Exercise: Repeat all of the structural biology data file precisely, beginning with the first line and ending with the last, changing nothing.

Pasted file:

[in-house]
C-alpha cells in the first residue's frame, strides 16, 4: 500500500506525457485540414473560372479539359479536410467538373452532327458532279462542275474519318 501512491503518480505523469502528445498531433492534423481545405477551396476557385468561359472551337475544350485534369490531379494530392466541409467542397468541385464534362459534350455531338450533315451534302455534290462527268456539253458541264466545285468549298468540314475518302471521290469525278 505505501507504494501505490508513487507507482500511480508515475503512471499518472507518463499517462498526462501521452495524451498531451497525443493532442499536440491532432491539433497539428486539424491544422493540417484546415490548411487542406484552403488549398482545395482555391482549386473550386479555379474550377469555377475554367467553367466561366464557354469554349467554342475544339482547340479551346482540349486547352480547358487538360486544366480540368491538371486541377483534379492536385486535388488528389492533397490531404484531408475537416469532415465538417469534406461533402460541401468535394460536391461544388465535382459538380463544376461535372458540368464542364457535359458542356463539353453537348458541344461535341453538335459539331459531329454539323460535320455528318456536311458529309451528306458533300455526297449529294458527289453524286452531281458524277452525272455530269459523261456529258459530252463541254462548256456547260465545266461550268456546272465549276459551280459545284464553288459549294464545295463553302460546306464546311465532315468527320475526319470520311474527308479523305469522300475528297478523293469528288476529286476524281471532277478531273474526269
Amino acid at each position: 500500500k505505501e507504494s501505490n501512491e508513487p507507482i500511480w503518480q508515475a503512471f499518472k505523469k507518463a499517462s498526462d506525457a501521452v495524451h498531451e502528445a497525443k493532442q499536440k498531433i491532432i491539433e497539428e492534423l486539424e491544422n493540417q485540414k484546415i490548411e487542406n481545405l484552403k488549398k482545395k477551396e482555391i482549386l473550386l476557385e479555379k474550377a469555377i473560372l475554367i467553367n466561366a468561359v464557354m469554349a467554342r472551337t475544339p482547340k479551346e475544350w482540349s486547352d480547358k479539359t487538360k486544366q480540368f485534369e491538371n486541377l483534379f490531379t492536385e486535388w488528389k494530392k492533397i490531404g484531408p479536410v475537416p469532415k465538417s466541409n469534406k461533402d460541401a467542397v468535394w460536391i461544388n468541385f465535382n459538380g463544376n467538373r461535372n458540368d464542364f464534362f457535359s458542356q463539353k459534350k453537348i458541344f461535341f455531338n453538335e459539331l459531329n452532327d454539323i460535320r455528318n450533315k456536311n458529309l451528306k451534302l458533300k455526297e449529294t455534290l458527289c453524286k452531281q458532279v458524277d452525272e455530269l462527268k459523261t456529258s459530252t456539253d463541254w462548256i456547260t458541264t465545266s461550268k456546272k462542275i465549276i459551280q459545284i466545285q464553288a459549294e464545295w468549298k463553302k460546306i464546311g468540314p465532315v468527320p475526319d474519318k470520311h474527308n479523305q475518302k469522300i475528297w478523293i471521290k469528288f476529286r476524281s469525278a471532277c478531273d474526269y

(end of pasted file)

[in-house]
C-alpha cells in the first residue's frame, strides 16, 4: 500500500506525457485540414473560372479539359479536410467538373452532327458532279462542275474519318 501512491503518480505523469502528445498531433492534423481545405477551396476557385468561359472551337475544350485534369490531379494530392466541409467542397468541385464534362459534350455531338450533315451534302455534290462527268456539253458541264466545285468549298468540314475518302471521290469525278 505505501507504494501505490508513487507507482500511480508515475503512471499518472507518463499517462498526462501521452495524451498531451497525443493532442499536440491532432491539433497539428486539424491544422493540417484546415490548411487542406484552403488549398482545395482555391482549386473550386479555379474550377469555377475554367467553367466561366464557354469554349467554342475544339482547340479551346482540349486547352480547358487538360486544366480540368491538371486541377483534379492536385486535388488528389492533397490531404484531408475537416469532415465538417469534406461533402460541401468535394460536391461544388465535382459538380463544376461535372458540368464542364457535359458542356463539353453537348458541344461535341453538335459539331459531329454539323460535320455528318456536311458529309451528306458533300455526297449529294458527289453524286452531281458524277452525272455530269459523261456529258459530252463541254462548256456547260465545266461550268456546272465549276459551280459545284464553288459549294464545295463553302460546306464546311465532315468527320475526319470520311474527308479523305469522300475528297478523293469528288476529286476524281471532277478531273474526269
Amino acid at each position: 500500500k505505501e507504494s501505490n501512491e508513487p507507482i500511480w503518480q508515475a503512471f499518472k505523469k507518463a499517462s498526462d506525457a501521452v495524451h498531451e502528445a497525443k493532442q499536440k498531433i491532432i491539433e497539428e492534423l486539424e491544422n493540417q485540414k484546415i490548411e487542406n481545405l484552403k488549398k482545395k477551396e482555391i482549386l473550386l476557385e479555379k474550377a469555377i473560372l475554367i467553367n466561366a468561359v464557354m469554349a467554342r472551337t475544339p482547340k479551346e475544350w482540349s486547352d480547358k479539359t487538360k486544366q480540368f485534369e491538371n486541377l483534379f490531379t492536385e486535388w488528389k494530392k492533397i490531404g484531408p479536410v475537416p469532415k465538417s466541409n469534406k461533402d460541401a467542397v468535394w460536391i461544388n468541385f465535382n459538380g463544376n467538373r461535372n458540368d464542364f464534362f457535359s458542356q463539353k459534350k453537348i458541344f461535341f455531338n453538335e459539331l459531329n452532327d454539323i460535320r455528318n450533315k456536311n458529309l451528306k451534302l458533300k455526297e449529294t455534290l458527289c453524286k452531281q458532279v458524277d452525272e455530269l462527268k459523261t456529258s459530252t456539253d463541254w462548256i456547260t458541264t465545266s461550268k456546272k462542275i465549276i459551280q459545284i466545285q464553288a459549294e464545295w468549298k463553302k460546306i464546311g468540314p465532315v468527320p475526319d474519318k470520311h474527308n479523305q475518302k469522300i475528297w478523293i471521290k469528288f476529286r476524281s469525278a471532277c478531273d474526269y